What does California’s law mean for the nation?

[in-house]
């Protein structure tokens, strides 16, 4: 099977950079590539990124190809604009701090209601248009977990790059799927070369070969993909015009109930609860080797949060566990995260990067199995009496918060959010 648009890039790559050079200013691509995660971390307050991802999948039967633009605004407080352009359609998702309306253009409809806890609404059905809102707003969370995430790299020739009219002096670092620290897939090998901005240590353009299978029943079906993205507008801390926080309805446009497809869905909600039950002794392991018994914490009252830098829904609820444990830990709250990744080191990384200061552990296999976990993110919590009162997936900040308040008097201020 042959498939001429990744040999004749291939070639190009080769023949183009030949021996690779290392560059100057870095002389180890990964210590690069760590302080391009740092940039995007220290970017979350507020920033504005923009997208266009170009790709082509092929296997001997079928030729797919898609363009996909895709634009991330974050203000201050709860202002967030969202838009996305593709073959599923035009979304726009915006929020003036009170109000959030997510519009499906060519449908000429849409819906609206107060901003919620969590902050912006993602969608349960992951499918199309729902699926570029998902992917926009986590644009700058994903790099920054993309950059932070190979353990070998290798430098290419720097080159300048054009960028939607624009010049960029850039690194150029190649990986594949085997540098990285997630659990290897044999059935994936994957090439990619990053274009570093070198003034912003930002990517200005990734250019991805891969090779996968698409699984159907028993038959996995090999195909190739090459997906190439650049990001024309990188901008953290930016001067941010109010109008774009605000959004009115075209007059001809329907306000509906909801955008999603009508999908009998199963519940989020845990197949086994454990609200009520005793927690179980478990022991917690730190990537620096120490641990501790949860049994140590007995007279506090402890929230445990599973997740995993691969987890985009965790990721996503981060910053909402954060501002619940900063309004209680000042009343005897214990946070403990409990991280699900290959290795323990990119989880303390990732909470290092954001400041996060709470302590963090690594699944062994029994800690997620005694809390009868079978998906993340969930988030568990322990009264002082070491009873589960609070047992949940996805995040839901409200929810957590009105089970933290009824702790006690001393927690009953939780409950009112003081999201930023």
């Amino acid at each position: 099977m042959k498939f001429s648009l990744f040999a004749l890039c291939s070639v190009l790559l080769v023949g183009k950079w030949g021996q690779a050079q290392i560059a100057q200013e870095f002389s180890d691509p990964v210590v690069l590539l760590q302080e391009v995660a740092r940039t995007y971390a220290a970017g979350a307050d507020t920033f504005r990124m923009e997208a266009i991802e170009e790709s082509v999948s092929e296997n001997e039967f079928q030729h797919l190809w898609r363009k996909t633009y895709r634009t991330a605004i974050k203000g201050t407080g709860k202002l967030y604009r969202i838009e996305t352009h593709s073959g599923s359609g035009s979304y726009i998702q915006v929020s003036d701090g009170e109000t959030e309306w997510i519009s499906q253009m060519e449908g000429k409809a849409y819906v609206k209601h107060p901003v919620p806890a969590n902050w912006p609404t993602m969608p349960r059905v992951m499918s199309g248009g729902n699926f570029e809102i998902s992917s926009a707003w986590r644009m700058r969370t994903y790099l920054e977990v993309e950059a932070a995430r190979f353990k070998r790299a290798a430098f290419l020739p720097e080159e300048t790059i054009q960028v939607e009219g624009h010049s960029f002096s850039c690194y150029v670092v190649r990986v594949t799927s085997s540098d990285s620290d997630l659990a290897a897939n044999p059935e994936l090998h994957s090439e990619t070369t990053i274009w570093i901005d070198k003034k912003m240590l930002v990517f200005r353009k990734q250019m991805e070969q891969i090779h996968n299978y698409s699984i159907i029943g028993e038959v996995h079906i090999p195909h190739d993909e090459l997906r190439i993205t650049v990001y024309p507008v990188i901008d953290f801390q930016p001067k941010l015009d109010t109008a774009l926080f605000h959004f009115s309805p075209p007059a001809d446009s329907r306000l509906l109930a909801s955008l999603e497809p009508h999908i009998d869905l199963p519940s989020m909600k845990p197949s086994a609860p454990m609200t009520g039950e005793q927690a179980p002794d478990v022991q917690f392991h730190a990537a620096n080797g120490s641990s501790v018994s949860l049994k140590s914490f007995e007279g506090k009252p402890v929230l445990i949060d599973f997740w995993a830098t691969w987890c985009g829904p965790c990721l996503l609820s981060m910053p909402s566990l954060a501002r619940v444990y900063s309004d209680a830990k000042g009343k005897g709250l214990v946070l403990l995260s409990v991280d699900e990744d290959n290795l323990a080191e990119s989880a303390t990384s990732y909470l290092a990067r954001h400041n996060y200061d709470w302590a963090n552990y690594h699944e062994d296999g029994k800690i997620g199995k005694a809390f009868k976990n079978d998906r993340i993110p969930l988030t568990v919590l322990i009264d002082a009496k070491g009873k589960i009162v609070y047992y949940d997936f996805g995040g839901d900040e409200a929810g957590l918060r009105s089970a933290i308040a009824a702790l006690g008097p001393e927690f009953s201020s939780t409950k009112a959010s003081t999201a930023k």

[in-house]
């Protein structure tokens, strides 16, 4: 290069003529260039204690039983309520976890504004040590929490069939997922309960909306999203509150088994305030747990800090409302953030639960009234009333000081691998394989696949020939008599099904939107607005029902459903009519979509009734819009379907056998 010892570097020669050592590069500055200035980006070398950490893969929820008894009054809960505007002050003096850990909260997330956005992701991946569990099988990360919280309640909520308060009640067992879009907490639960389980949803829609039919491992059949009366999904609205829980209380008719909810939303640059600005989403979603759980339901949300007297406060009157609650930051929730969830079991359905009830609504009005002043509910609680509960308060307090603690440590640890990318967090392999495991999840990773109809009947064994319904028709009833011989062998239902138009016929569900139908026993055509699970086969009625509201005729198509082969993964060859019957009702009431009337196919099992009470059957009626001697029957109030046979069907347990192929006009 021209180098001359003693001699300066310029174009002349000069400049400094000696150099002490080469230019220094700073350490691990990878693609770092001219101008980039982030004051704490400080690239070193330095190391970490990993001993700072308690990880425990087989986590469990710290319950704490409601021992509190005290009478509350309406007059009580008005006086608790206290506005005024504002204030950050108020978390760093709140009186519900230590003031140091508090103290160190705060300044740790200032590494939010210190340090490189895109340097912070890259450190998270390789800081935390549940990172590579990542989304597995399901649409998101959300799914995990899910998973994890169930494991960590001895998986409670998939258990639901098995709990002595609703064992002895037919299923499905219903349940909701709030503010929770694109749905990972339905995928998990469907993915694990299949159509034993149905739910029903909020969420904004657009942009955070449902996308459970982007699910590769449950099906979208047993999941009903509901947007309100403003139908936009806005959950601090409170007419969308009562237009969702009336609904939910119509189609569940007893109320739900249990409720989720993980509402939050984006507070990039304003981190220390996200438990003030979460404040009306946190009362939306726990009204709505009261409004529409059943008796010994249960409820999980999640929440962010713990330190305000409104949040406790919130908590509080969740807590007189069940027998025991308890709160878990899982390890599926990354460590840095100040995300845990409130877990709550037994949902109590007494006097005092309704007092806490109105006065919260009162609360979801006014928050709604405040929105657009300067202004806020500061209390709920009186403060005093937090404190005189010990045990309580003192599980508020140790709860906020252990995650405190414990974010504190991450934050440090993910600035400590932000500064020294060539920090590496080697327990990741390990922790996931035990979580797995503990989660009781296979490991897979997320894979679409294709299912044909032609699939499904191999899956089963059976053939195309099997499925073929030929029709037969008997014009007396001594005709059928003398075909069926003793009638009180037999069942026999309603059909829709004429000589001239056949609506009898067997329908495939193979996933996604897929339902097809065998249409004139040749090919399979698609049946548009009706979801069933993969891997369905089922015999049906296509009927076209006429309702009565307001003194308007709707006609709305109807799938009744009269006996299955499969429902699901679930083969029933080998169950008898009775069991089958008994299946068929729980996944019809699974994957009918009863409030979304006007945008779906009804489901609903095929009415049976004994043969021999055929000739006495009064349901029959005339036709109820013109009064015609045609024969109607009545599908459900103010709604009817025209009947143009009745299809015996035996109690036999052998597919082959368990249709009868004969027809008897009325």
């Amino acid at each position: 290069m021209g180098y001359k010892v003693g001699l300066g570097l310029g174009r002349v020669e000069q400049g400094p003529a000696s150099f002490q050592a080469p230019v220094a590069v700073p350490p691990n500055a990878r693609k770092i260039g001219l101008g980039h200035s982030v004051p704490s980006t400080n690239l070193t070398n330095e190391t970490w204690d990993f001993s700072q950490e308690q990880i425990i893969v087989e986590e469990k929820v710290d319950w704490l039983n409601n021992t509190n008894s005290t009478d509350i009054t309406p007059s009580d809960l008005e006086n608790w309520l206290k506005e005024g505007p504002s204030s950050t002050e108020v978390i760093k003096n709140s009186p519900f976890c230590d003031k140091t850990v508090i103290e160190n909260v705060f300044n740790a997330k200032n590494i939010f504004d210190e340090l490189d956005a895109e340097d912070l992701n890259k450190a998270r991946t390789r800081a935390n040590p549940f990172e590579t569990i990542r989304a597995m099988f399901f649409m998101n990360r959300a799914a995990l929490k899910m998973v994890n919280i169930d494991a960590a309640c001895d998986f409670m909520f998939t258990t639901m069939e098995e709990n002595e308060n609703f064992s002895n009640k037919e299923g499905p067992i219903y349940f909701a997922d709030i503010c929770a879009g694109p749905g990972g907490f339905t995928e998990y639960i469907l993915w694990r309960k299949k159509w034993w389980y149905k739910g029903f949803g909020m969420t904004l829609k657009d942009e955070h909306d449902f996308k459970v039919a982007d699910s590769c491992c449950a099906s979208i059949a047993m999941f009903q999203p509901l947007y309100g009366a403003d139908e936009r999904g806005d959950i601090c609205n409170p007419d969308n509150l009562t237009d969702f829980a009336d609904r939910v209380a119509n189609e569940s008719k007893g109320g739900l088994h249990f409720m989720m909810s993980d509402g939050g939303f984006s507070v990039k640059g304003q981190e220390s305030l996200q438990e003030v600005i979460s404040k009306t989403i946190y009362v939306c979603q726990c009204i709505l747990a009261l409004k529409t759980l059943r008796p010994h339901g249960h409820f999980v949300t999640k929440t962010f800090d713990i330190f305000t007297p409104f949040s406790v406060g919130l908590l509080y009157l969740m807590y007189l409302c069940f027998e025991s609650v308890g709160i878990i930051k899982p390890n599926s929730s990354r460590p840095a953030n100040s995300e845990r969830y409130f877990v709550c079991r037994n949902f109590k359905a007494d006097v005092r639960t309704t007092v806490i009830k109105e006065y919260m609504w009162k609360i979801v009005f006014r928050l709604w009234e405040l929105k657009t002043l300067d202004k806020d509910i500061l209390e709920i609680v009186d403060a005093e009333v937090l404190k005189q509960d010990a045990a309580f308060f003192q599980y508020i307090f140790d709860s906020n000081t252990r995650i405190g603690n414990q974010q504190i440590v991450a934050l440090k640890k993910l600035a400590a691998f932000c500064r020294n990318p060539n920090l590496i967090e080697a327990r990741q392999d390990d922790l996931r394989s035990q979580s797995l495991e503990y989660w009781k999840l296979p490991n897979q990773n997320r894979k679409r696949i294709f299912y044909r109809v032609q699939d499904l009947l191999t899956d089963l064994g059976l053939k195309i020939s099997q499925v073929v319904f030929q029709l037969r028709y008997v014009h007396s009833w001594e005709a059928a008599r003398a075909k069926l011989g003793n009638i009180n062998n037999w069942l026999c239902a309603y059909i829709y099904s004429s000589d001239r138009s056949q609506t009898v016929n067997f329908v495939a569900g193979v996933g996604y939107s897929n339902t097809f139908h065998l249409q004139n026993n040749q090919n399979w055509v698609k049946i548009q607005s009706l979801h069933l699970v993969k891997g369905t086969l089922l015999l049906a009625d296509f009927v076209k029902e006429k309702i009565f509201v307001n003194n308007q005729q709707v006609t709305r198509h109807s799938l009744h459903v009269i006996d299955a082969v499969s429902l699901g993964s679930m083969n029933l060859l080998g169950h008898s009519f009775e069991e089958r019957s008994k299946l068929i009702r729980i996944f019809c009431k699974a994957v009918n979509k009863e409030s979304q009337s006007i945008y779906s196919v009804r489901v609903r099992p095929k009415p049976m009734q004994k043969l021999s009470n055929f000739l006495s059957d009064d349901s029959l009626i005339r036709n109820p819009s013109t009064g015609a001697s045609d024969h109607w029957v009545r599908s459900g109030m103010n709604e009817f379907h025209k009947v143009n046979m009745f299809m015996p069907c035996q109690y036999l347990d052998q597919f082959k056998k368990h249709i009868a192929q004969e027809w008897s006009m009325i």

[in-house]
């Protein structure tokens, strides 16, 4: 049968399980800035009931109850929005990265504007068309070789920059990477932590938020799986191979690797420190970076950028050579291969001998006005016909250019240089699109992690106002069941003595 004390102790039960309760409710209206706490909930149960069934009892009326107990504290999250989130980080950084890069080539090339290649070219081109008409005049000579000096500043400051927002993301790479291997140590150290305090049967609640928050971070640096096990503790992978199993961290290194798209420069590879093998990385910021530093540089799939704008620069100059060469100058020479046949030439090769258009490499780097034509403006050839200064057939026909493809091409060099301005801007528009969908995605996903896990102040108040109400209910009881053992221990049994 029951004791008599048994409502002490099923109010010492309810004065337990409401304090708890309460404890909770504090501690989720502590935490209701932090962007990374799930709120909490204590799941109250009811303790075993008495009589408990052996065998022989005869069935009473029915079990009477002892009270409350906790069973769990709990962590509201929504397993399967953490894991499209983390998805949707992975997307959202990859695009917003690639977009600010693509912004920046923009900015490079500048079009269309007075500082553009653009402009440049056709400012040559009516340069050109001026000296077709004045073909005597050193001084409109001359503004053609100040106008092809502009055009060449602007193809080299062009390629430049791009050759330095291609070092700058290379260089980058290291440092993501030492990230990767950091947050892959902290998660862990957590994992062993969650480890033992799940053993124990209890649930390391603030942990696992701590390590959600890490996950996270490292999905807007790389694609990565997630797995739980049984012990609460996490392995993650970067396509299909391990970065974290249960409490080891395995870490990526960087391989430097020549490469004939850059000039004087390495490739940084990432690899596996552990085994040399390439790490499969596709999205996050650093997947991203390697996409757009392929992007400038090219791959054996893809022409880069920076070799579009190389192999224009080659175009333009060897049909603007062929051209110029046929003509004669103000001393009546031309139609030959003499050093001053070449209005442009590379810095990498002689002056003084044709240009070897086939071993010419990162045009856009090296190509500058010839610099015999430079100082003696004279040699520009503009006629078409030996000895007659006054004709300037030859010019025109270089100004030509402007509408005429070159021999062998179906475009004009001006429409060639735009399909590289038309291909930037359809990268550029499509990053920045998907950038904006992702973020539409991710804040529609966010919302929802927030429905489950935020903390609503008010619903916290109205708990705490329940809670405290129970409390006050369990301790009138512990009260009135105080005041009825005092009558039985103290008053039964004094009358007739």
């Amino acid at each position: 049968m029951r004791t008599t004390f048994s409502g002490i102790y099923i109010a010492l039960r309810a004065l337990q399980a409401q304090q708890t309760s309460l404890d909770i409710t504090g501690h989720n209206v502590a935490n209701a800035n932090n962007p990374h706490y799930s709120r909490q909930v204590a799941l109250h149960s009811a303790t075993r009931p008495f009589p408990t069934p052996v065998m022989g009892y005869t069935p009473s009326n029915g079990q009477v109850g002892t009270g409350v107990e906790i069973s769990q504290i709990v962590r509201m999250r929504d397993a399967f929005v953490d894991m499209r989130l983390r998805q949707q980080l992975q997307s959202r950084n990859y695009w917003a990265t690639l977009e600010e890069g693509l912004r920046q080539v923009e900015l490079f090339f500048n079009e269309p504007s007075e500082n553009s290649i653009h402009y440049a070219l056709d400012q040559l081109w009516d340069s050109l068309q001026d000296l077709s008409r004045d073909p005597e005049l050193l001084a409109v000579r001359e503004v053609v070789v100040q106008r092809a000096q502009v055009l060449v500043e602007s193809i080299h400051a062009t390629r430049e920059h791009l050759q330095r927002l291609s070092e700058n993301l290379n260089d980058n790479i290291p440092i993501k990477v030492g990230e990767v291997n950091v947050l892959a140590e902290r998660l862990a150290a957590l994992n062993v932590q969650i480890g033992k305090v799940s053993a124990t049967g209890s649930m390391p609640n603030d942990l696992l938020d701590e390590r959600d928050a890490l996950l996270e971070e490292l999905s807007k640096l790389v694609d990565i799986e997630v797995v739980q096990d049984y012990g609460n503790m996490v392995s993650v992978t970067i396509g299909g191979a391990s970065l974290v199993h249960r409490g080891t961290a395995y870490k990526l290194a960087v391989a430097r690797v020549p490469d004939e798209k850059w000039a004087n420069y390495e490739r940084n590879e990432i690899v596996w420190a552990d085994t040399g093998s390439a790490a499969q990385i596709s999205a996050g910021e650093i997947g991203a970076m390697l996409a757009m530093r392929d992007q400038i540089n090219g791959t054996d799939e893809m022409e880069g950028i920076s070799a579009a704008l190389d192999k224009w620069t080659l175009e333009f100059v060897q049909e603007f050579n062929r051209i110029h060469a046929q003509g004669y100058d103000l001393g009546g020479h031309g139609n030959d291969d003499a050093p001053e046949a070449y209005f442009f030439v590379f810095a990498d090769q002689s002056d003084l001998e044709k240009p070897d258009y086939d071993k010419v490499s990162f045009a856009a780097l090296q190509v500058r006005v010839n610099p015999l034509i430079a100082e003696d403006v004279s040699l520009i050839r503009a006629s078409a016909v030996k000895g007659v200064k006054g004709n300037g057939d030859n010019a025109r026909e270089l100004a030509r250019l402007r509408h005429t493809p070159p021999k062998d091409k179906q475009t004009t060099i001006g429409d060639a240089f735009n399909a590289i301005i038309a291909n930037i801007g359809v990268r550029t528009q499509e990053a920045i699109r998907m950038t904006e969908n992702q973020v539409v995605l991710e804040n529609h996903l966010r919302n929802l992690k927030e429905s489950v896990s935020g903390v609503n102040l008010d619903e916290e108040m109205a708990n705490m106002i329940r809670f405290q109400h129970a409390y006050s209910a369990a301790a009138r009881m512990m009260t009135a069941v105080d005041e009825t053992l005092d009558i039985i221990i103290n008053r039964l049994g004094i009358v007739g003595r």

After much debate in the press about what’s happening in California, I decided to go to the actual source of the debate and read SB54. The bill, now signed by the Governor, explicitly directs and funds efforts to not only reduce cooperation with Federal counterparts, but also to research ways in which the state can limit information for immigration enforcement. Now, depending on who you are and how you see policies affecting immigration, you’ve probably already made up your mind as to if this is a good or bad thing. This is an information black hole that California is creating which is uniquely Californian. This state has a population of 39.54 million (about 12 percent of the overall population) and a land and sea boundary vulnerable to international penetration. Many states disagree with the policies of the Federal government over the course of our nation’s history. Many will enact laws on a state level to alter what happens inside the state based on the power that the Constitution reserves to the states (namely the police powers). While this is a valid exercise of Constitutional authority, our history has shown and the Supreme Court has confirmed that the state’s authority must yield where the Federal authority already holds the field. Arizona and Alabama (and many others)  tried their hand at enacting laws to criminalize immigration citing the Federal government’s failure to enforce existing Federal Immigration law. As usual, a legal challenge ensued and they won in part and lost in part. California is no different. There is a US Supreme Court decision (Plyler v Doe) that guarantees the right to education for children under the equal protection clause even if they are undocumented. The court was doubtful that people were coming to America in order to educate their children. Since then, although the law stands, policy makers and legislators have tried to understand if this is happening and if so in what numbers. Alabama passed a law (which was later struck down) requiring the collection of a student’s status, California seeks to prevent the Federal government from learning this data. California takes it even father and seeks to prevent Federal authorities from learning about immigration status from hospitals, libraries, health facilities and courthouses. Does anybody see a problem with a mandate NOT to share information with Federal authorities? (**hint** read what this report has to say about “the wall”. Spoiler alert, it’s not a wall on our southern border. https://www.9-11commission.gov/report/911Report.pdf)

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